The method behind social media algorithms has recently been revealed in Netflix’s sobering documentary, The Social Dilemma, in which former employees of tech companies, explained how tech bosses are taking advantage of our social media habits.

The documentary highlights how every piece of our online movement is memorised, from the pages we look at, to even how long we spend looking at them.

AI technology then stores and replicates this content to keep us constantly hooked to apps, which the former employees recognise as a large factor affecting people’s self-esteem.

When student, Gregor Thompson, 25, realised that he'd started comparing his life to others, he decided to unfollow pages which didn’t contribute to his wellbeing.

“I gave up social media about two years ago because I’d spend too long scrolling and it wasn’t producing any positivity in my life. I deleted the apps and only checked Facebook, maybe once a week, via the computer.

“During lockdown, I redownloaded the apps and realised I had completely changed my habits,” Gregor said.

“Social media affected my mental health negatively because I would compare myself to others in what they were doing and how they look. However, now the accounts I follow motivate me to do more, be productive and exercise.”

Unlike most large corporations, social media doesn’t have regulations in place to hold tech bosses to account and monitor how our data is being stored.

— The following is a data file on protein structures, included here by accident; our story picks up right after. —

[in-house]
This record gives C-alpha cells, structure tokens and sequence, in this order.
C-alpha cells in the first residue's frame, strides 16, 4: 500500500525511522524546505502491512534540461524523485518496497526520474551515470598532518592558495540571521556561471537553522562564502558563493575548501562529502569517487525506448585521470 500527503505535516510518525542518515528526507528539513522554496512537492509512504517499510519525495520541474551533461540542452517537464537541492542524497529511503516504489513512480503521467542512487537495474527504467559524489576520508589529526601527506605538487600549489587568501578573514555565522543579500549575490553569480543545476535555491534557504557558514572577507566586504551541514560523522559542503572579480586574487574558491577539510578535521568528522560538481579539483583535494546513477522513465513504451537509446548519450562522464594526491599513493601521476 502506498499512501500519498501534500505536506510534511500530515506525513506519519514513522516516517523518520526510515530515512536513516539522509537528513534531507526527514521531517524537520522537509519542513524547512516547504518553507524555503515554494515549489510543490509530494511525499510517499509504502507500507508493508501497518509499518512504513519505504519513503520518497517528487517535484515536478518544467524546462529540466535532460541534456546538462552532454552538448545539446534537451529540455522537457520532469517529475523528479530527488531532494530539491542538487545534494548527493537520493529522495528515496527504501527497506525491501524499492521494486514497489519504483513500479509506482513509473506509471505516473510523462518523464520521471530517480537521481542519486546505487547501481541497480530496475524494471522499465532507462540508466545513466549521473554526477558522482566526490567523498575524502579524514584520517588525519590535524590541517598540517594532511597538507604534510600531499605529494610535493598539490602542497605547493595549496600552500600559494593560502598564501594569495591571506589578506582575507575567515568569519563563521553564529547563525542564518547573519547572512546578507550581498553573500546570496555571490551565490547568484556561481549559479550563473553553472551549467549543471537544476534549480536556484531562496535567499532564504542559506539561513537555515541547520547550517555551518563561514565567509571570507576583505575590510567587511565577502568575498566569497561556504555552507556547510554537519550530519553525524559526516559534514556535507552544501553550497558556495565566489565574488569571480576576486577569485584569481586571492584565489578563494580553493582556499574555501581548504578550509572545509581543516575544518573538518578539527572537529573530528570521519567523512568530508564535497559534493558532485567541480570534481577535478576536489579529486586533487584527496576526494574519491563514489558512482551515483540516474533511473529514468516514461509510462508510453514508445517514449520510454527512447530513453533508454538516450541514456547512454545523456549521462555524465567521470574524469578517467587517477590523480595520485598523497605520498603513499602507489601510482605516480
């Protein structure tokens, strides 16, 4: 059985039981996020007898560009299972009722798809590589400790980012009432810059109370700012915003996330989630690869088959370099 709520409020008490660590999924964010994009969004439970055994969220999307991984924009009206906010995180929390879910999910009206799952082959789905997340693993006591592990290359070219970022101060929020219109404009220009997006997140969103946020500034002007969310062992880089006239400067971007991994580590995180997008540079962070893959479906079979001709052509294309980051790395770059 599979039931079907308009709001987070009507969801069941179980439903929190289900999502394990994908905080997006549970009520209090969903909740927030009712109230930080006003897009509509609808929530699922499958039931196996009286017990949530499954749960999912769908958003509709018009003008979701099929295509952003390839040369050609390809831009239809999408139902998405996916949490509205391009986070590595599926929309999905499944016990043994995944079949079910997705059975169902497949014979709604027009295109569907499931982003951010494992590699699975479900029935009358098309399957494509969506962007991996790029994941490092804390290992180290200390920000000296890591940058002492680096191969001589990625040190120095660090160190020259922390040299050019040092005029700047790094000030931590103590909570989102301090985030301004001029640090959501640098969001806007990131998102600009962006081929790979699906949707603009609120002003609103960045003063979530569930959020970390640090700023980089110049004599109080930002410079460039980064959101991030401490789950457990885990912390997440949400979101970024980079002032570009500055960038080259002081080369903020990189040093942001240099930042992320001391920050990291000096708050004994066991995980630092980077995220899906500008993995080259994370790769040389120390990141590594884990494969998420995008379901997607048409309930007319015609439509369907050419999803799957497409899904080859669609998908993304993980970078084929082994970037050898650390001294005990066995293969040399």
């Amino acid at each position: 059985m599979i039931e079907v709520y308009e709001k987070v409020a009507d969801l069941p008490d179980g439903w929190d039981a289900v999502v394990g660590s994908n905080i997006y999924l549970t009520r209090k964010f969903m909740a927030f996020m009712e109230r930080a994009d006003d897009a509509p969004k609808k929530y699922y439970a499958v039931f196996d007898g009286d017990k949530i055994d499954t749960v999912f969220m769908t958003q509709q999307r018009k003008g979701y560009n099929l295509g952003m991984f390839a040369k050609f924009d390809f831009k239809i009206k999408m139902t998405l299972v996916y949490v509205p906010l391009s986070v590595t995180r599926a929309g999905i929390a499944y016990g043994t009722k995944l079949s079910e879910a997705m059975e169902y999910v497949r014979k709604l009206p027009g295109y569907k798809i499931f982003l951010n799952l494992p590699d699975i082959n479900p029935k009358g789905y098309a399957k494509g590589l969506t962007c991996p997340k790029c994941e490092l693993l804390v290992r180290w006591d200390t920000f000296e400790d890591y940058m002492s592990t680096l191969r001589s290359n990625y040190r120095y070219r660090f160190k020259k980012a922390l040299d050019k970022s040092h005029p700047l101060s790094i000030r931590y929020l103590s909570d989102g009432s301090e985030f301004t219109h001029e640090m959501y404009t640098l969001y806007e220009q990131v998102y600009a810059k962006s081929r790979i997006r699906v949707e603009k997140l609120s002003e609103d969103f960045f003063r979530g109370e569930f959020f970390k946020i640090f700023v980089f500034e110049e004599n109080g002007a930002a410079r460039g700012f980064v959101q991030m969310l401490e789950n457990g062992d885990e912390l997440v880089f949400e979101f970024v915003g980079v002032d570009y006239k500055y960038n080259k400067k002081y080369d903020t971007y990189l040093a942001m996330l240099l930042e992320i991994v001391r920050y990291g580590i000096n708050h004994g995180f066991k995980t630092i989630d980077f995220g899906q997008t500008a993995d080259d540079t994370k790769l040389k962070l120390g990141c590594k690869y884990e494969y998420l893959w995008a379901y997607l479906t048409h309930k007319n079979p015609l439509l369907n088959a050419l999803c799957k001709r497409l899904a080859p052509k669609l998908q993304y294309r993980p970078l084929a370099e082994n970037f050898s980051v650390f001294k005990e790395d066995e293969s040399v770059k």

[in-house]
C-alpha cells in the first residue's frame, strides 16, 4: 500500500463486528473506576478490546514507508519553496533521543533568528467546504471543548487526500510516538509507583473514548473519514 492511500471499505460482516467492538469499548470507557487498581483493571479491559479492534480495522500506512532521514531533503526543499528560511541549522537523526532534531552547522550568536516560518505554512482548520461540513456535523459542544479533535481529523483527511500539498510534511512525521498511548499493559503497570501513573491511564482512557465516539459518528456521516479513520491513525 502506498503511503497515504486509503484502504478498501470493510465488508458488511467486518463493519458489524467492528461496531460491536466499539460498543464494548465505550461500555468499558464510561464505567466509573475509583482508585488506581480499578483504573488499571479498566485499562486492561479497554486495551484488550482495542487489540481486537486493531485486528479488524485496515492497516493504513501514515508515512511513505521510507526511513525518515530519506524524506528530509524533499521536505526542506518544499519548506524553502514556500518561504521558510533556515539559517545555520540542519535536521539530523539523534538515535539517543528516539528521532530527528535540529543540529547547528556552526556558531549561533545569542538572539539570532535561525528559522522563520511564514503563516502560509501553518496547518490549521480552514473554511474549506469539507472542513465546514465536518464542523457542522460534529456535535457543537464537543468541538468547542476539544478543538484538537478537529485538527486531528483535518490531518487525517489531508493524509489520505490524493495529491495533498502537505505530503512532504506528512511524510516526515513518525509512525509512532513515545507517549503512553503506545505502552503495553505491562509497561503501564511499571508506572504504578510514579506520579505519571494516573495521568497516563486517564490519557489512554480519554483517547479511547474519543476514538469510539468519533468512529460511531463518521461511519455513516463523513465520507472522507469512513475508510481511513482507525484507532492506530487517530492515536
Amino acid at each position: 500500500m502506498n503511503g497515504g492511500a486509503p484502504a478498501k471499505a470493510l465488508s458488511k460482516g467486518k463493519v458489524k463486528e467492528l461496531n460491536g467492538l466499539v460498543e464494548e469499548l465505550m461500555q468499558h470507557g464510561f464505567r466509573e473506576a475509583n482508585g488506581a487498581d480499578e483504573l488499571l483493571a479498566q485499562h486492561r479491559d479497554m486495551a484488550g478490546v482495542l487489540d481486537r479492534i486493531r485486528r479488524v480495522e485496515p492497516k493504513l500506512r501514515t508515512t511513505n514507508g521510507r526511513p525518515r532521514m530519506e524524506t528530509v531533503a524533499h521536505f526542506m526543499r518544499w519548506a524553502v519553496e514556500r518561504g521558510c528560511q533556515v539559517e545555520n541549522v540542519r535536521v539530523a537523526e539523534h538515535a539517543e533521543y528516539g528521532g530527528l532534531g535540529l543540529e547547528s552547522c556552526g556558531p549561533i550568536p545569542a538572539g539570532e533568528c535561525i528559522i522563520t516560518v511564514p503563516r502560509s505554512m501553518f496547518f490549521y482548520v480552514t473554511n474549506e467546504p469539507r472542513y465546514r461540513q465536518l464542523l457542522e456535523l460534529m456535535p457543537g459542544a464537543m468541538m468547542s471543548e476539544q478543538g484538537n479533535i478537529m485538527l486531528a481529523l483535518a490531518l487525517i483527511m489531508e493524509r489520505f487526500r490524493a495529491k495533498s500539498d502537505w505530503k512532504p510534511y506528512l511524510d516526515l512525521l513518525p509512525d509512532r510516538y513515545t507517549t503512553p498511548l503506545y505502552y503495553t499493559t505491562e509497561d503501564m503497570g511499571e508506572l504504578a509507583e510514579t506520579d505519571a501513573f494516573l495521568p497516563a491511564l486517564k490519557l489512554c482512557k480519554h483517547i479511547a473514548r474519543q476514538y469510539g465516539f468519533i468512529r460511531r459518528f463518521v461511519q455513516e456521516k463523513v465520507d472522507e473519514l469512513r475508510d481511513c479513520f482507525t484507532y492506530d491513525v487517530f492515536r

Having regulations in place is a solution the Royal College of Psychiatrists (RCP) and former employees of tech companies are calling on authorities to implement, to monitor information online and limit negative consequences on our health.

Graphic Designer, Craig Reid, 25, praises social media for being a positive outlet for creativity but also believes there is a pressure for males to portray themselves in a certain way. 

“I feel as a male social media affects my mental health both positively and negatively. Positively being that it is an incredible place to find a lot of inspiring, entertaining and inspirational content. 

“As a male, I feel there is a way media and those on it expect men to behave and act. I do feel this stigma around ‘being a man’ is still very prevalent on social media and it does affect me, as I rarely post on certain social media platforms,” Craig said.   

“I’ve learned over the past few years to cut out certain platforms such as Snapchat or block and hide pages, posts and people that negatively affect my mental health.”

However, business owner, Adam Alkhateb, 27, doesn't feel personally affected by social media and believes that the pressure generated from online platforms is significantly worse for women.

“On a personal level, I don’t feel any pressure as a male. Social media doesn’t have the same effect on men’s mental health as it does with women. Men don’t face the same enormous pressure that women have to deal with.

“Social media deliberately exploits the insecurities of women making them feel they’re not good enough and force them to consistently act in a certain way or change their appearance," Adam said.

"This unhealthy pressure has severe consequences on their mental health."